Bibliographies, Lists & Checklists


HAROLD ADAMS – The Man Who Met the Train. Carl Wilcox #7. Mysterious Press, hardcover, 1988; paperback, May 1989.

   Although in the past Carl Wilcox has been on both sides of the law, at the beginning of The Man Who Met the Train he is a itinerant sign painter, working his way around 1930s Depression-era South Dakota, making ends meet when and how circumstances allow. When he comes across a one-car auto accident in which three are dead, one is seriously injured and a small four-year-old girl is pulled to safety unscratched, circumstances allow him to put on his favorite guise, that of private detective.

   Working for both the local judge and then the town banker (but not at the same time), Wilcox finds himself more and more the center of both the town’s curiosity and hostility, and as he does so, incidentally solves the murder of the young girl’s father, a genius with numbers who could not hold his liquor and who was assumed to have had a fatal accident or committed suicide (perhaps) by walking in front of an ongoing train not long before.

   Although he had his own distinctive style, Adams wrote as closely in the mode of Dashiell Hammett as any author I can think of. His stories are as definitely hardboiled as they come, but they come fully equipped with an underlying sensibility that shows how deeply he understood people too. And it’s not the plot that’s the key in this one. It’s the people in it that makes this story sing.


        The Carl Wilcox series —

1. Murder (1981)
2. Paint the Town Red (1982)
3. The Missing Moon (1983)
4. The Naked Liar (1985)
5. The Fourth Widow (1986)
6. The Barbed Wire Noose (1987)
7. The Man Who Met the Train (1988)
8. The Man Who Missed the Party (1989)
9. The Man Who Was Taller Than God (1992)
10. A Perfectly Proper Murder (1993)
11. A Way with Widows (1994)
12. The Ditched Blonde (1995)
13. Hatchet Job (1996)
14. The Ice Pick Artist (1997)
15. No Badge, No Gun (1998)
16. Lead, So I Can Follow (1999)

FRANK GRUBER – The Limping Goose. Johnny Fletcher & Sam Cragg #12. Rinehart, hardcover, September 1954. Detective Book Club, hardcover 3-in-1 edition, December 1954. Bantam 1488, paperback, August 1956.

   It is not easy to write a detective novel that’s truly funny and at the same time populate it with all of the clues, alibis and red herrings that make a true detective novel, much less a entire series of them, all with the same characters. One time pulp writer Frank Gruber doesn’t always succeed in this series, but he comes as close as anybody.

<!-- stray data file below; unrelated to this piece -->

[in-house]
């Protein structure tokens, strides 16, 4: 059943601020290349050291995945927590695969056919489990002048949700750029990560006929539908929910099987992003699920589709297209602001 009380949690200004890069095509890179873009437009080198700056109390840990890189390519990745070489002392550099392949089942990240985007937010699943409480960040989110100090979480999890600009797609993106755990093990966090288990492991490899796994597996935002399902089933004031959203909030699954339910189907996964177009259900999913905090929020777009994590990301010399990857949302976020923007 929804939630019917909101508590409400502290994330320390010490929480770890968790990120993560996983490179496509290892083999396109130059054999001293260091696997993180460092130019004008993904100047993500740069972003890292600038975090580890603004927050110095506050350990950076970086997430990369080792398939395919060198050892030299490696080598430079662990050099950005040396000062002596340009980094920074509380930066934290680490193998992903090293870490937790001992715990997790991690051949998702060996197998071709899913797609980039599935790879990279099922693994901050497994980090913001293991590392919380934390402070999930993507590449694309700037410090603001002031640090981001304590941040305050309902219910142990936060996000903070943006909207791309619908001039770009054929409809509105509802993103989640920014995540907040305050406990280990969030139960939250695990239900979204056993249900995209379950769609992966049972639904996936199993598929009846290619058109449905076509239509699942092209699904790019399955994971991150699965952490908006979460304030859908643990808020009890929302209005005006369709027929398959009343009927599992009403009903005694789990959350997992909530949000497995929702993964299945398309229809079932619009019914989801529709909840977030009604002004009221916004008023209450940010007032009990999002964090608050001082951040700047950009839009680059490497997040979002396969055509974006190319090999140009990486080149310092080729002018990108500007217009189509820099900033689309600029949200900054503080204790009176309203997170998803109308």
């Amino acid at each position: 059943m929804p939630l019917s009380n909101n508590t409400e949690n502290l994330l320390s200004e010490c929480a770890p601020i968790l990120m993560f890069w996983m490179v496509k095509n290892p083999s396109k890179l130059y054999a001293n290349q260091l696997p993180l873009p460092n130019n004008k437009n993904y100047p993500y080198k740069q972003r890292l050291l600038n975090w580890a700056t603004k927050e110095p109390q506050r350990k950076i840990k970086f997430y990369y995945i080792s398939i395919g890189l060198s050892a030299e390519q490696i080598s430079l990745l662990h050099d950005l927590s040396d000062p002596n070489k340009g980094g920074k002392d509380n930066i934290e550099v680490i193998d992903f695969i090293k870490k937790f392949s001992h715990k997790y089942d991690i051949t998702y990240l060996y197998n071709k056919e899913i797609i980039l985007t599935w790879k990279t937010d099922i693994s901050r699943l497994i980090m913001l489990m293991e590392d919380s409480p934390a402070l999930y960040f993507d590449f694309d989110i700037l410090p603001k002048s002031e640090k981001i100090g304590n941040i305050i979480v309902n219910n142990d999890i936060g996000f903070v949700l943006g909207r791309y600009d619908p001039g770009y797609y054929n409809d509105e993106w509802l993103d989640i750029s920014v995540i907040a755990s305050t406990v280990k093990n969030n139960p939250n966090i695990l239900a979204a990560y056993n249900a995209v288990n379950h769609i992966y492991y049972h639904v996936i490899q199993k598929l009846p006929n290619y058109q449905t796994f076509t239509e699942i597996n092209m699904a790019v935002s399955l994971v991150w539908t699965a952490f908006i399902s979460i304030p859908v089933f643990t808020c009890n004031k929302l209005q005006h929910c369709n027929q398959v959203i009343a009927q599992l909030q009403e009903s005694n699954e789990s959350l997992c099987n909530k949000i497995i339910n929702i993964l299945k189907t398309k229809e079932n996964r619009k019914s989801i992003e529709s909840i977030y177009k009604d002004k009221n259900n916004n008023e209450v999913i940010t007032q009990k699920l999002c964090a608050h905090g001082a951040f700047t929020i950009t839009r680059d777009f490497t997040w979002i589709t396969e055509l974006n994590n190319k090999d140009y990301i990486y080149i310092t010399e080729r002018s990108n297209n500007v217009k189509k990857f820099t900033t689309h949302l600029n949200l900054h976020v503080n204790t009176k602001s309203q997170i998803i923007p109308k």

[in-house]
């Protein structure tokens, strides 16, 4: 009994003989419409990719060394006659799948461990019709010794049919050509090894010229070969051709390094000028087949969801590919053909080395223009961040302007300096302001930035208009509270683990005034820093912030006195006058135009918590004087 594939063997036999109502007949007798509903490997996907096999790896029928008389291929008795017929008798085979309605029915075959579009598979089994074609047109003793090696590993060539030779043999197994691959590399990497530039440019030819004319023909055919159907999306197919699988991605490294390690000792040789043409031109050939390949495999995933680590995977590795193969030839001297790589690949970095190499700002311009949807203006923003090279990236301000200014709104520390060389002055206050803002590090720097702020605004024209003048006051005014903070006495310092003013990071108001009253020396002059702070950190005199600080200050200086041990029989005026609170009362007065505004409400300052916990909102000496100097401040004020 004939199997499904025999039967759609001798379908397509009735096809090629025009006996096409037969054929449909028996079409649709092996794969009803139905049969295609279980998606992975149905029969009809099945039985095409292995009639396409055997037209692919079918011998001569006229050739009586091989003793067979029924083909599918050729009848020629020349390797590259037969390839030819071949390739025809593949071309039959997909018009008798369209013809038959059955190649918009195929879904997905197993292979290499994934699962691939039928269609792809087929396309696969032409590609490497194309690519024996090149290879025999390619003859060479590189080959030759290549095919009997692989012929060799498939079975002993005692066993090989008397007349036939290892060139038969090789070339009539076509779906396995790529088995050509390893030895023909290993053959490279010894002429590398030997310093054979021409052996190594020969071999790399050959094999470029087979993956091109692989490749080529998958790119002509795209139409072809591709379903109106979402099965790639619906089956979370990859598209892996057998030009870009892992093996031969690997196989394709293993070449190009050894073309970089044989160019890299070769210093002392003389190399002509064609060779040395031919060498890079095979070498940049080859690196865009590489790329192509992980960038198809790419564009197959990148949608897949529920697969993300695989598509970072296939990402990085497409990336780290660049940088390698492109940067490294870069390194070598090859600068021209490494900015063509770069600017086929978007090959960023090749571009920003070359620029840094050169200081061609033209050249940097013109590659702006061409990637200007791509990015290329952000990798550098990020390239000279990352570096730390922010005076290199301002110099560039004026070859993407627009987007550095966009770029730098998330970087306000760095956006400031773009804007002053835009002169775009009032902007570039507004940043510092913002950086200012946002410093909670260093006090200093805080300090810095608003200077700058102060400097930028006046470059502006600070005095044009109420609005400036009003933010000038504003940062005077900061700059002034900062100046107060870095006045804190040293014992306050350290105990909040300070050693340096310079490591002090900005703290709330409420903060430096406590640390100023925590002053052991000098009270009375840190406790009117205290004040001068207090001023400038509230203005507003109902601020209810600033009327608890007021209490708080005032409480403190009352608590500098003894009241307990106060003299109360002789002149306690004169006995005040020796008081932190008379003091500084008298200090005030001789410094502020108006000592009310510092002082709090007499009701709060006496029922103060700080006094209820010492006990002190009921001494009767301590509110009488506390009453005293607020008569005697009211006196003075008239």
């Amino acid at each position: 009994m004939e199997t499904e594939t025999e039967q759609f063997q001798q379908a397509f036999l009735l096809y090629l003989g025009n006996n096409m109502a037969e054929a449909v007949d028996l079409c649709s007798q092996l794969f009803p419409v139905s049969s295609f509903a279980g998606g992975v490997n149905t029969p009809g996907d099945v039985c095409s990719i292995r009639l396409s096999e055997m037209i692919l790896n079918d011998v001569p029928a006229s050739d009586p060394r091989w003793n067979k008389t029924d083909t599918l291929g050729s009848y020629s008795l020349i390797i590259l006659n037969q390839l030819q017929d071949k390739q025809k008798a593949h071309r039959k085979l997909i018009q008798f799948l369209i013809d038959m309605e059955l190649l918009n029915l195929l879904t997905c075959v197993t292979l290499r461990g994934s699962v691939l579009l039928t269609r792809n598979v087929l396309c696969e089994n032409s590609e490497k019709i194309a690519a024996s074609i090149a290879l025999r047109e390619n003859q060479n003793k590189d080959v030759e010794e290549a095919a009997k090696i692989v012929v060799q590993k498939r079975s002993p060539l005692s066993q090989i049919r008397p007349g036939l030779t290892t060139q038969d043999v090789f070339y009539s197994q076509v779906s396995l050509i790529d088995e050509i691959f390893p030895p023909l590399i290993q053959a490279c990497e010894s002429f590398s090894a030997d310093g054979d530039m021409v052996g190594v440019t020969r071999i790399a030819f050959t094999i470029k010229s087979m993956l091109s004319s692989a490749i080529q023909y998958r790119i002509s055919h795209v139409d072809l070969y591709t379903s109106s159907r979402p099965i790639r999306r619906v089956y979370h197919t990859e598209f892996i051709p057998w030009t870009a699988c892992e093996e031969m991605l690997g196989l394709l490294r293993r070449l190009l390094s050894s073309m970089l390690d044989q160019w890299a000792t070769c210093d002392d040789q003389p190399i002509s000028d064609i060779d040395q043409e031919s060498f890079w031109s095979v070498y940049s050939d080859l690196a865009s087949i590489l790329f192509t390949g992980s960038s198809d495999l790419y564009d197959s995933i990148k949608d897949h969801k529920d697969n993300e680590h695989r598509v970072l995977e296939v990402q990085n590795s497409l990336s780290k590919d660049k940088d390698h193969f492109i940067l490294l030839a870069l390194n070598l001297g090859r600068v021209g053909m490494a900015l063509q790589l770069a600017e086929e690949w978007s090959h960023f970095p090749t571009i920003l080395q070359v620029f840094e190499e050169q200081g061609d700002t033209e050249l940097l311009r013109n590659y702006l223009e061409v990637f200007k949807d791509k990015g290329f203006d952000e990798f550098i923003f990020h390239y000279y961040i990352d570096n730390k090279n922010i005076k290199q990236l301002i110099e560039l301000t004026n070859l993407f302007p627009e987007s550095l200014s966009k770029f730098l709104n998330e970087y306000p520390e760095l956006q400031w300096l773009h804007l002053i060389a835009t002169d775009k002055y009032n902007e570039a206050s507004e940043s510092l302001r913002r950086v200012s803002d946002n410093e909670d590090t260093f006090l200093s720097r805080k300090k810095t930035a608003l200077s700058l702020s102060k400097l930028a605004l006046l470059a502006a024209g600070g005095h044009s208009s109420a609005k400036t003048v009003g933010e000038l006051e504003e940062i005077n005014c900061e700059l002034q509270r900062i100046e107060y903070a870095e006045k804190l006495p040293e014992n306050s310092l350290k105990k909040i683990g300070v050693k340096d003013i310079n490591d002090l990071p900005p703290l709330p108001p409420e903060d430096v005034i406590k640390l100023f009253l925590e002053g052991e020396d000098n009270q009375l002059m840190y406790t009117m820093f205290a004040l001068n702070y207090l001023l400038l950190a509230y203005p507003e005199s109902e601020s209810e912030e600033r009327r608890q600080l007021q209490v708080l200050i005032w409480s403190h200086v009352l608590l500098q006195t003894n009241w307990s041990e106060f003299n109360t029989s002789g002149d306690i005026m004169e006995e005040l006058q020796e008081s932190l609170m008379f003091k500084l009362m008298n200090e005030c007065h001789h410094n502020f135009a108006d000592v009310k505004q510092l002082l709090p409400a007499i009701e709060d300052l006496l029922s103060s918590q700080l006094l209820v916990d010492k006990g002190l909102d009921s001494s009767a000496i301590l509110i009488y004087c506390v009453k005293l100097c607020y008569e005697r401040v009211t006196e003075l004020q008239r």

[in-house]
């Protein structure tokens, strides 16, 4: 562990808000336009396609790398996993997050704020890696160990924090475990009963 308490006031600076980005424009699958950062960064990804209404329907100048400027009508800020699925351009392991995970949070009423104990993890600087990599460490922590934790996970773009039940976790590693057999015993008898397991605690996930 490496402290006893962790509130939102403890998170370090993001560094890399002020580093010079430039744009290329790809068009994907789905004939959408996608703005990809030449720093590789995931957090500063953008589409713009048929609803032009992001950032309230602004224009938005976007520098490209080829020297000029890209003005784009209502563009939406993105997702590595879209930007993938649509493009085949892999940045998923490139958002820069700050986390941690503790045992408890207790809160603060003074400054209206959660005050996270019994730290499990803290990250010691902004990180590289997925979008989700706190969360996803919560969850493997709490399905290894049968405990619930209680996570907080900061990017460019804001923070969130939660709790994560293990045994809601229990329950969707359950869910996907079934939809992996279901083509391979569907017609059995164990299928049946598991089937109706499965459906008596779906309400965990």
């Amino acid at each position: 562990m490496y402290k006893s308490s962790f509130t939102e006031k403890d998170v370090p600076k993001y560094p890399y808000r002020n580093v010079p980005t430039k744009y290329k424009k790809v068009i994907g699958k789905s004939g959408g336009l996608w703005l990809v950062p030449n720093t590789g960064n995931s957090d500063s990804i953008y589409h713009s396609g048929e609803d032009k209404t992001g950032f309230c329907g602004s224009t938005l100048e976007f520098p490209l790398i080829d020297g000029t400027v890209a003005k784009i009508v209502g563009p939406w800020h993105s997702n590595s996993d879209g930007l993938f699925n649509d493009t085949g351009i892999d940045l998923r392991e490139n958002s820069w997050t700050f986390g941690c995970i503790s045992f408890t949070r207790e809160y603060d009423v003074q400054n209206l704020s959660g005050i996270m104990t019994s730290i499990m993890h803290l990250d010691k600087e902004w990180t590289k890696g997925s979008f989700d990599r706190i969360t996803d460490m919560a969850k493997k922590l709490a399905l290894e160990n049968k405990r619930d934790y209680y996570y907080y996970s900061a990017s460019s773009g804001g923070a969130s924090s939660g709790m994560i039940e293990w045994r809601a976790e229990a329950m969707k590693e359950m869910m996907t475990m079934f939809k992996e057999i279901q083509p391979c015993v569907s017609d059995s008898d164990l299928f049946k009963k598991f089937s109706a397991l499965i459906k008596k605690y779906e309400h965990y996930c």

The comedy in the Johnny Fletcher and Sam Cragg books comes primarily from the pair themselves, and to a lesser extent, the situations they find themselves in. From the cover of the Bantam paperback, illustrated above:

   “The little guy is Johnny Fletcher — he can talk his way out of anything. The big lug is Sam Cragg, ‘strangest man in the world,’ with a muscle-bound brain.” The disparity between the brain power of the two is the basis for most of the humor in their adventures.

   Johnny Fletcher is close enough to being a private eye that he might as well be one, but the true profession of both he and Sam Cragg is that of traveling book salesmen, even though they are so broke at the beginning of The Limping Goose, they have no money to even buy books for sale — usually encyclopedias, as I recall.

   Eating being a very habitual habit of theirs, especially Sam’s, Johnny decides to hire himself out as a skip-tracer. Soon enough, though, he gets himself mixed up in a case of murder, and the story is off and running. The limping goose of the title is a “piggy bank” in the form of a goose with one leg longer than the other, and even though it is filled only with old coins with no particular value, there are plenty of people who seem to want it.

   The explanation of who they are who want it, and why, is, unfortunately, less interesting than the byplay not only between Johnny and Cragg, but also between the pair and the rest of the world. If they ever made any money on the successful outcome of any of their adventures, I’d be surprised to know about it.

   On balance, I’d rate this one as a “C plus” for the detective work, and an “A minus” for the funny stuff, which continues on throughout the book. I need to read more of these.


      The Johnny Fletcher & Sam Cragg series —

The French Key (1940)